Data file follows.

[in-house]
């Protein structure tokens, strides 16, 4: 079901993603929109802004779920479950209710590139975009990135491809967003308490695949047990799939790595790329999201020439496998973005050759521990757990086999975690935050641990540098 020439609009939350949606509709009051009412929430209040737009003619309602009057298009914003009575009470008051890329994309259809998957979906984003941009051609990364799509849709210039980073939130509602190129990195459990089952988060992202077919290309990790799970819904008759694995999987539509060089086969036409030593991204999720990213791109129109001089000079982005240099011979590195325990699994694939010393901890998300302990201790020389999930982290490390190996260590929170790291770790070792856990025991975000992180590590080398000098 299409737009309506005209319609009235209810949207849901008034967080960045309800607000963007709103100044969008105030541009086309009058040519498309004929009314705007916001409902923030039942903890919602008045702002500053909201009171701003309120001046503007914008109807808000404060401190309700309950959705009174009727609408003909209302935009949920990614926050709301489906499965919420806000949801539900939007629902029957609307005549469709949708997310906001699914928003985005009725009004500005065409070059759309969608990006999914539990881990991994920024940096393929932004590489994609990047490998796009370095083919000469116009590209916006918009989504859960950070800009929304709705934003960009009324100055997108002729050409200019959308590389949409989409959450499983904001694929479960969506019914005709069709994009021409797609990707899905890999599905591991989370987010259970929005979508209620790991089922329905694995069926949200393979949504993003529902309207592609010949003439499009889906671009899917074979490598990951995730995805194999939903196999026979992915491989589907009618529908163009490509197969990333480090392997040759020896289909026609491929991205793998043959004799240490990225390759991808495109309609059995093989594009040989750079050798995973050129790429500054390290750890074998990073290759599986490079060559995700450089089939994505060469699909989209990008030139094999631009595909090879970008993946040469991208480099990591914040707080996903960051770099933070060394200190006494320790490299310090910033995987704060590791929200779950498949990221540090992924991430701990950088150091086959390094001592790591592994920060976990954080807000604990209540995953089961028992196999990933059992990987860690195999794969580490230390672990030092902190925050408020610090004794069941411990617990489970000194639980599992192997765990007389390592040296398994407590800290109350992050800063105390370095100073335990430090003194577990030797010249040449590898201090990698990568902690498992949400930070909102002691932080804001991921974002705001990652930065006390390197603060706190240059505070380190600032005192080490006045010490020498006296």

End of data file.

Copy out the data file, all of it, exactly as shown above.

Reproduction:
[in-house]
């Protein structure tokens, strides 16, 4: 079901993603929109802004779920479950209710590139975009990135491809967003308490695949047990799939790595790329999201020439496998973005050759521990757990086999975690935050641990540098 020439609009939350949606509709009051009412929430209040737009003619309602009057298009914003009575009470008051890329994309259809998957979906984003941009051609990364799509849709210039980073939130509602190129990195459990089952988060992202077919290309990790799970819904008759694995999987539509060089086969036409030593991204999720990213791109129109001089000079982005240099011979590195325990699994694939010393901890998300302990201790020389999930982290490390190996260590929170790291770790070792856990025991975000992180590590080398000098 299409737009309506005209319609009235209810949207849901008034967080960045309800607000963007709103100044969008105030541009086309009058040519498309004929009314705007916001409902923030039942903890919602008045702002500053909201009171701003309120001046503007914008109807808000404060401190309700309950959705009174009727609408003909209302935009949920990614926050709301489906499965919420806000949801539900939007629902029957609307005549469709949708997310906001699914928003985005009725009004500005065409070059759309969608990006999914539990881990991994920024940096393929932004590489994609990047490998796009370095083919000469116009590209916006918009989504859960950070800009929304709705934003960009009324100055997108002729050409200019959308590389949409989409959450499983904001694929479960969506019914005709069709994009021409797609990707899905890999599905591991989370987010259970929005979508209620790991089922329905694995069926949200393979949504993003529902309207592609010949003439499009889906671009899917074979490598990951995730995805194999939903196999026979992915491989589907009618529908163009490509197969990333480090392997040759020896289909026609491929991205793998043959004799240490990225390759991808495109309609059995093989594009040989750079050798995973050129790429500054390290750890074998990073290759599986490079060559995700450089089939994505060469699909989209990008030139094999631009595909090879970008993946040469991208480099990591914040707080996903960051770099933070060394200190006494320790490299310090910033995987704060590791929200779950498949990221540090992924991430701990950088150091086959390094001592790591592994920060976990954080807000604990209540995953089961028992196999990933059992990987860690195999794969580490230390672990030092902190925050408020610090004794069941411990617990489970000194639980599992192997765990007389390592040296398994407590800290109350992050800063105390370095100073335990430090003194577990030797010249040449590898201090990698990568902690498992949400930070909102002691932080804001991921974002705001990652930065006390390197603060706190240059505070380190600032005192080490006045010490020498006296």